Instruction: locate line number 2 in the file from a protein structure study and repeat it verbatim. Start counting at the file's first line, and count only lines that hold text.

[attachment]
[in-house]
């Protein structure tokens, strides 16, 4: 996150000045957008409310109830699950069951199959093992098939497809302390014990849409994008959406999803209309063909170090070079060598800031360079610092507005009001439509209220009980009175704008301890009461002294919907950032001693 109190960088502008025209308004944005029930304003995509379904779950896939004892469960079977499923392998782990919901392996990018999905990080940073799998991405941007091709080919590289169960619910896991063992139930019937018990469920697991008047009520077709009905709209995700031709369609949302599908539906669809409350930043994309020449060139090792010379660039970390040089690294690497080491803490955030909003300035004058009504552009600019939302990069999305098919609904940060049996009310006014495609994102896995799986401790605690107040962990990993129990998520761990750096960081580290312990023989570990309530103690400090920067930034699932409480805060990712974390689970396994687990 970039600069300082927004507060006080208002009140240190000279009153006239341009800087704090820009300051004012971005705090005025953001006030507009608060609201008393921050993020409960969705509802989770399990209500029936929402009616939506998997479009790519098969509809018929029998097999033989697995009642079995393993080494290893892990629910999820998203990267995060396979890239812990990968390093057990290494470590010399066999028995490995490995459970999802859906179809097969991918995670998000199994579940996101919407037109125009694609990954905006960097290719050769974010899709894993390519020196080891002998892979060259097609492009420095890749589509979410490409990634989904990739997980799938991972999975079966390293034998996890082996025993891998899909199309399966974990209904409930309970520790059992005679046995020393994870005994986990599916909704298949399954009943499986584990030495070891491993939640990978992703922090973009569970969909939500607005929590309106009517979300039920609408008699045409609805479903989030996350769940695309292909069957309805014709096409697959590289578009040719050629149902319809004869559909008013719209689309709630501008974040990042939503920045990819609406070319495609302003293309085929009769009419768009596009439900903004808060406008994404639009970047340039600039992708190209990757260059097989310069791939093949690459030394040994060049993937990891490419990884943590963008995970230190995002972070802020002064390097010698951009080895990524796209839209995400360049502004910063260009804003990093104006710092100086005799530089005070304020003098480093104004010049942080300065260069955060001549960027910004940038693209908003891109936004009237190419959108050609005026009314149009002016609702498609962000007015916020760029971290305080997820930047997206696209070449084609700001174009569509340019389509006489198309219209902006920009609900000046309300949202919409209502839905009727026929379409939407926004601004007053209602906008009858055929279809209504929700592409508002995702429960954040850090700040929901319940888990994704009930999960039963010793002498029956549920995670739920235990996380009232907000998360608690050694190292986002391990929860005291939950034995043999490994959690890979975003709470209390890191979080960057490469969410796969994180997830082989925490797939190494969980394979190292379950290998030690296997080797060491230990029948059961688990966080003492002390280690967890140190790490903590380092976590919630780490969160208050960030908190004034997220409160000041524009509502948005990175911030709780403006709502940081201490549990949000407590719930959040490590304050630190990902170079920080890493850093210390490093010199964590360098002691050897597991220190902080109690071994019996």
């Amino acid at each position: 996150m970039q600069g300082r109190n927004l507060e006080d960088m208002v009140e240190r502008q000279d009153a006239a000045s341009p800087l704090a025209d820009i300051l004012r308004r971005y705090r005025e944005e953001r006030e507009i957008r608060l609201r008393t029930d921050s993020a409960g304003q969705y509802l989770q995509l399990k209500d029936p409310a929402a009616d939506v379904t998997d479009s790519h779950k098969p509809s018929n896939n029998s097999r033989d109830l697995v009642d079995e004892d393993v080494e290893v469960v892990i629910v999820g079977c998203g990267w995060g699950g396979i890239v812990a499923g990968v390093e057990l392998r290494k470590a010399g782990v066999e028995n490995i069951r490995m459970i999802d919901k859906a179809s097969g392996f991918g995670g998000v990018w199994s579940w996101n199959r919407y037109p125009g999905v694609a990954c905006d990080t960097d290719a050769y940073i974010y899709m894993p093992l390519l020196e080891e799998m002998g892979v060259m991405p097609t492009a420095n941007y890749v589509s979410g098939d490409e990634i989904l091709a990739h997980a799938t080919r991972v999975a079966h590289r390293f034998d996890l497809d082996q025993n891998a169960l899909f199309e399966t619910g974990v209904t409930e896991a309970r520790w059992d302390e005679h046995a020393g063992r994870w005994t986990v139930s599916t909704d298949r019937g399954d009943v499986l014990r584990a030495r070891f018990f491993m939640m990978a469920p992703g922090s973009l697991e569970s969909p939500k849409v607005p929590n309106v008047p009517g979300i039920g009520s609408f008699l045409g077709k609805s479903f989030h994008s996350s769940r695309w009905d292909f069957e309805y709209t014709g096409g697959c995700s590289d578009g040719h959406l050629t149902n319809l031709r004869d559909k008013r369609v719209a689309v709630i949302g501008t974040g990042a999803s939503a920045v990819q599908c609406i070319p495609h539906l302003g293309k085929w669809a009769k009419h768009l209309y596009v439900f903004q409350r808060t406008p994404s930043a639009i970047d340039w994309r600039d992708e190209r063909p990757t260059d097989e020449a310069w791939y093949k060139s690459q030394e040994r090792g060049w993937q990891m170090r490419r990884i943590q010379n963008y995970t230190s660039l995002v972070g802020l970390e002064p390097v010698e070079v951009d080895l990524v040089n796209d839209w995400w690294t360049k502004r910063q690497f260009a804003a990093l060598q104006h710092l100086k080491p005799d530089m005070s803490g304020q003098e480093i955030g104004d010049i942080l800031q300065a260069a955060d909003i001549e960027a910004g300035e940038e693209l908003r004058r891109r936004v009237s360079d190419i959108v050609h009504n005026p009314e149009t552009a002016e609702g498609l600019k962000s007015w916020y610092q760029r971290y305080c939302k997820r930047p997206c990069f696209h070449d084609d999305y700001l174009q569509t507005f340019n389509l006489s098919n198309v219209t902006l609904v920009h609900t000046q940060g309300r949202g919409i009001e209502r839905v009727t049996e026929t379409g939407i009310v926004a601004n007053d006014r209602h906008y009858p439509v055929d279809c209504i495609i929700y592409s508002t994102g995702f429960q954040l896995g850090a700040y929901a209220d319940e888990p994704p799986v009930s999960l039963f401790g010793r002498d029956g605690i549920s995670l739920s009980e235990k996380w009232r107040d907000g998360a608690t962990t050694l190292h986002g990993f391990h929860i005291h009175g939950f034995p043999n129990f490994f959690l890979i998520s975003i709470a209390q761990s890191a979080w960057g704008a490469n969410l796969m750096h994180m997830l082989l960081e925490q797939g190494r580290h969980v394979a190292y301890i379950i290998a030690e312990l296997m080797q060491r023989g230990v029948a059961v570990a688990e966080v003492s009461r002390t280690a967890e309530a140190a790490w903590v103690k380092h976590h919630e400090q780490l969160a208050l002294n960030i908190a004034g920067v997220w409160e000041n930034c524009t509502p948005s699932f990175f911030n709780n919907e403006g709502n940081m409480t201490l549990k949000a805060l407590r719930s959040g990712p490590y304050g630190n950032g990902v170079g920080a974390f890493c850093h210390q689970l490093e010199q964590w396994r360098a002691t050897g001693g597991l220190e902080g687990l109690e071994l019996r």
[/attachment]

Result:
């Protein structure tokens, strides 16, 4: 996150000045957008409310109830699950069951199959093992098939497809302390014990849409994008959406999803209309063909170090070079060598800031360079610092507005009001439509209220009980009175704008301890009461002294919907950032001693 109190960088502008025209308004944005029930304003995509379904779950896939004892469960079977499923392998782990919901392996990018999905990080940073799998991405941007091709080919590289169960619910896991063992139930019937018990469920697991008047009520077709009905709209995700031709369609949302599908539906669809409350930043994309020449060139090792010379660039970390040089690294690497080491803490955030909003300035004058009504552009600019939302990069999305098919609904940060049996009310006014495609994102896995799986401790605690107040962990990993129990998520761990750096960081580290312990023989570990309530103690400090920067930034699932409480805060990712974390689970396994687990 970039600069300082927004507060006080208002009140240190000279009153006239341009800087704090820009300051004012971005705090005025953001006030507009608060609201008393921050993020409960969705509802989770399990209500029936929402009616939506998997479009790519098969509809018929029998097999033989697995009642079995393993080494290893892990629910999820998203990267995060396979890239812990990968390093057990290494470590010399066999028995490995490995459970999802859906179809097969991918995670998000199994579940996101919407037109125009694609990954905006960097290719050769974010899709894993390519020196080891002998892979060259097609492009420095890749589509979410490409990634989904990739997980799938991972999975079966390293034998996890082996025993891998899909199309399966974990209904409930309970520790059992005679046995020393994870005994986990599916909704298949399954009943499986584990030495070891491993939640990978992703922090973009569970969909939500607005929590309106009517979300039920609408008699045409609805479903989030996350769940695309292909069957309805014709096409697959590289578009040719050629149902319809004869559909008013719209689309709630501008974040990042939503920045990819609406070319495609302003293309085929009769009419768009596009439900903004808060406008994404639009970047340039600039992708190209990757260059097989310069791939093949690459030394040994060049993937990891490419990884943590963008995970230190995002972070802020002064390097010698951009080895990524796209839209995400360049502004910063260009804003990093104006710092100086005799530089005070304020003098480093104004010049942080300065260069955060001549960027910004940038693209908003891109936004009237190419959108050609005026009314149009002016609702498609962000007015916020760029971290305080997820930047997206696209070449084609700001174009569509340019389509006489198309219209902006920009609900000046309300949202919409209502839905009727026929379409939407926004601004007053209602906008009858055929279809209504929700592409508002995702429960954040850090700040929901319940888990994704009930999960039963010793002498029956549920995670739920235990996380009232907000998360608690050694190292986002391990929860005291939950034995043999490994959690890979975003709470209390890191979080960057490469969410796969994180997830082989925490797939190494969980394979190292379950290998030690296997080797060491230990029948059961688990966080003492002390280690967890140190790490903590380092976590919630780490969160208050960030908190004034997220409160000041524009509502948005990175911030709780403006709502940081201490549990949000407590719930959040490590304050630190990902170079920080890493850093210390490093010199964590360098002691050897597991220190902080109690071994019996």